Philip Pendleton Ardery packed enough for three or four lifetimes into his 98 years.
Though parts of his biography read like a vintage movie, the predominant theme is service: Service to his country, service to Kentucky, service to society's disenfranchised and forgotten.
Mr. Ardery — who was born in Lexington, grew up on a Bourbon County farm and graduated from the University of Kentucky and Harvard Law School — died Thursday at his home in Louisville where he had helped raise millions of dollars to improve the lives of the mentally ill.
During World War II, Mr. Ardery commanded a B-24 squadron, flying 25 combat missions, including leading 200 pilots in the skies over Normandy on D-Day in 1944.
Decorated by the U.S. and France, he became the Kentucky Air National Guard's first commander and led it during the Korean War to England, where he served as a NATO wing base station commander. He retired as a major general in 1965.
Back home, his law practice focused on representing the electric cooperatives bringing power and light to rural Kentucky.
He ran for public office three times, winning once — a seat on the Jefferson County Fiscal Court which he resigned after three years.
He remained an unapologetic New Deal liberal his whole life.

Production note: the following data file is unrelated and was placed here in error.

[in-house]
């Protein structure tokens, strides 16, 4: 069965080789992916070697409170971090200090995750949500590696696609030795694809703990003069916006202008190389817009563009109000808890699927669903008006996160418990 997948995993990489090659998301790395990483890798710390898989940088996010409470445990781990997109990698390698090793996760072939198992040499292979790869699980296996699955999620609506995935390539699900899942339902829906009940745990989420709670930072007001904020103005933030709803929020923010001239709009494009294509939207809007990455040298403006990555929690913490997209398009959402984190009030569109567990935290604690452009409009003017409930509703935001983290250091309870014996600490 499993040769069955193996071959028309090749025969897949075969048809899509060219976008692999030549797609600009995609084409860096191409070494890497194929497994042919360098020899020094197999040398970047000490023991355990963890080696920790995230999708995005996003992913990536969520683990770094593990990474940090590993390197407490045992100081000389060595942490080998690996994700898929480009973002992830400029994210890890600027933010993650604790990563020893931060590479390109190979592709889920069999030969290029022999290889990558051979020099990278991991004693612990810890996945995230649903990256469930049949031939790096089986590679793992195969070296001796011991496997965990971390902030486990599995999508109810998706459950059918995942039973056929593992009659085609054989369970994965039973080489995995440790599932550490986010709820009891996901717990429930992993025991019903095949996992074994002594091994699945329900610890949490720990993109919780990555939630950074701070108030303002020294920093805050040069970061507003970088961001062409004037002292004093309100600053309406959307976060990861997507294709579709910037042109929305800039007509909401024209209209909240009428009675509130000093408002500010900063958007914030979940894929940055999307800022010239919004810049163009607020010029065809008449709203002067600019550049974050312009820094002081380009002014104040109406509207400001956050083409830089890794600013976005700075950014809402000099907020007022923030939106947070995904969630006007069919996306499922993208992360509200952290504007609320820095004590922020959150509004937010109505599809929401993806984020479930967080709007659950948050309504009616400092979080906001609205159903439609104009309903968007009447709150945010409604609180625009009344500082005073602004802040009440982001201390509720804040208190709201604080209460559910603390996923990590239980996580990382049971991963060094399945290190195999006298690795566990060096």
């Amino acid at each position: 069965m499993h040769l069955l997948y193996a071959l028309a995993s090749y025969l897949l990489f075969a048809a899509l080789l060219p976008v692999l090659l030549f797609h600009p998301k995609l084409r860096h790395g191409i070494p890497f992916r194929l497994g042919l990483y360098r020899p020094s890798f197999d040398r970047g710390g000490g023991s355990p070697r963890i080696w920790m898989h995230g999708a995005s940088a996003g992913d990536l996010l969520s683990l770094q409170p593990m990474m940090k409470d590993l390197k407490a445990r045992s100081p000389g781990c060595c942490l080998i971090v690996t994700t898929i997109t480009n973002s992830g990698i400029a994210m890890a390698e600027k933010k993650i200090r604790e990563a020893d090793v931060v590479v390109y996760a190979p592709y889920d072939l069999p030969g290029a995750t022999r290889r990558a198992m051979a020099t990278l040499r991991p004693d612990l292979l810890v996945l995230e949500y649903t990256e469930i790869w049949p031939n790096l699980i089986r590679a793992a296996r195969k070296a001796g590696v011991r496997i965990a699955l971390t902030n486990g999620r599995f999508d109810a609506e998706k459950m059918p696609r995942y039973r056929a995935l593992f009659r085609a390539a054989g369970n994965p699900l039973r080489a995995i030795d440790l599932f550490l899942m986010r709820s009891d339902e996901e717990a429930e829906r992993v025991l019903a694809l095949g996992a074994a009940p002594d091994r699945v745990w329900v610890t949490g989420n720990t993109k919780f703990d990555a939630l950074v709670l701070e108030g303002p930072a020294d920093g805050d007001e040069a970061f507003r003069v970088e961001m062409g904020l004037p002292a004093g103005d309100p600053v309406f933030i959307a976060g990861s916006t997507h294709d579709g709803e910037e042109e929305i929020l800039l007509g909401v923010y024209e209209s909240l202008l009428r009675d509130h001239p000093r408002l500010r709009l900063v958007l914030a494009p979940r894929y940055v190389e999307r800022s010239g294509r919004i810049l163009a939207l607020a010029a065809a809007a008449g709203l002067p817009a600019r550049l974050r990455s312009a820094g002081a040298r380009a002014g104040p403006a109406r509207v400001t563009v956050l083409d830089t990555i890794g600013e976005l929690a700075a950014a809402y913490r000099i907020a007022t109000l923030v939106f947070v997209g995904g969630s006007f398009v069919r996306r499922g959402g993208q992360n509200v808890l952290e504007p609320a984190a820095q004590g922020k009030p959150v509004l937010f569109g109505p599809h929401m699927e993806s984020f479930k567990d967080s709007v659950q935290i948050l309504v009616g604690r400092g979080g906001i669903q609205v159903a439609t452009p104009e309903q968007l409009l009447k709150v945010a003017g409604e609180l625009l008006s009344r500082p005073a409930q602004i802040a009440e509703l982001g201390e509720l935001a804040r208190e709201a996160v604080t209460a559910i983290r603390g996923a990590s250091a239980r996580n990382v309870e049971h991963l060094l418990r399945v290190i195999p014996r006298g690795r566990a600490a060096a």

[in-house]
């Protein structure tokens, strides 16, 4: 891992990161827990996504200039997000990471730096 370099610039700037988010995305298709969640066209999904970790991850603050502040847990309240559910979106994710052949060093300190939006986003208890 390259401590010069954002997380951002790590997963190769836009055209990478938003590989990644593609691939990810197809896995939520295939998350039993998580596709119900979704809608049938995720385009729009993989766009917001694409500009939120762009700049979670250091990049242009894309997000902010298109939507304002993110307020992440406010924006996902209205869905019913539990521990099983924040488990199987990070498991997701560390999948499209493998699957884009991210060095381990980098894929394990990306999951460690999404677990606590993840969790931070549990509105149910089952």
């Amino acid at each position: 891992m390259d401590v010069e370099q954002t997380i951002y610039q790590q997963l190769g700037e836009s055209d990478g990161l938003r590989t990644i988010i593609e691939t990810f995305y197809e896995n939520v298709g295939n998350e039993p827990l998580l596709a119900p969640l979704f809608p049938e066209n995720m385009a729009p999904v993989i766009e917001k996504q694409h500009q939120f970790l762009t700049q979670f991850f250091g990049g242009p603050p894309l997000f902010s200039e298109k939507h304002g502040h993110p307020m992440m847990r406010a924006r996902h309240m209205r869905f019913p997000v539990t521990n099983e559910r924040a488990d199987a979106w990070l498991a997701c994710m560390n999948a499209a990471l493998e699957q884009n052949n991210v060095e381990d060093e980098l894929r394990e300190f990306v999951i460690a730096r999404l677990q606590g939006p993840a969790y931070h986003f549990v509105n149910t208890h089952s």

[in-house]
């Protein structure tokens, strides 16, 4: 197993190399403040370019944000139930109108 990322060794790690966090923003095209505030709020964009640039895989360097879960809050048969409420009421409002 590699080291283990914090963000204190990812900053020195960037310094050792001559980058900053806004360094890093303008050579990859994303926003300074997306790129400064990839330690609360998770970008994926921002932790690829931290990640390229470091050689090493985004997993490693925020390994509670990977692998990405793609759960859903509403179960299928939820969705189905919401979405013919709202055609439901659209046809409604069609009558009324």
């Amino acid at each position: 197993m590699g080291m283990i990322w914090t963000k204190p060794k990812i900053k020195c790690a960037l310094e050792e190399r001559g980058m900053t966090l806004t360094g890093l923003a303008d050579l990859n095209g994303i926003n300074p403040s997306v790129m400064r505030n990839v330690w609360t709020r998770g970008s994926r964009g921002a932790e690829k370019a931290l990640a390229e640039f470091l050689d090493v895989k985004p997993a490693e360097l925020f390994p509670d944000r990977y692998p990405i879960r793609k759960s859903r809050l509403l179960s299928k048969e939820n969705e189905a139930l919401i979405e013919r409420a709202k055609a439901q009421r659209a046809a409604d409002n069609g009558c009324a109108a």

After a friend's son struggled with schizophrenia, Mr. Ardery helped open a halfway house in Louisville that grew into Wellspring, a network of 19 facilities that has provided housing and rehabilitation to 6,000 people in 30 years.
He was president of the Kentucky Heart Association and American Heart Association, and was a writer and memoirist.
As a pilot-in-training in Texas, he met Anne Stuyvesant Tweedy at a dance. They married Dec. 6, 1941, the day before the attack on Pearl Harbor. She survives him.
Mr. Ardery's life story is entwined with that of his boyhood friend and Harvard Law classmate, the late Edward Prichard, a wunderkind in the Franklin Roosevelt administration who went to federal prison after stuffing 254 ballots in the 1948 general election in Bourbon County.
The scandal created a 25-year rift between the two, but they eventually reconciled. Mr. Ardery accompanied the blind Prichard to a Harvard event where he recounted Prichard's advocacy for education in Kentucky, triggering a standing ovation.
Said veteran Kentucky journalist Al Smith: "The Ardery-Prichard relationship, so twisted, tense and often deeply sad, is a story of two brilliant princes of Kentucky whose legacies of success and failure are eclipsed by the memory of their commitment to what really should keep us going, the struggle for the Good Society."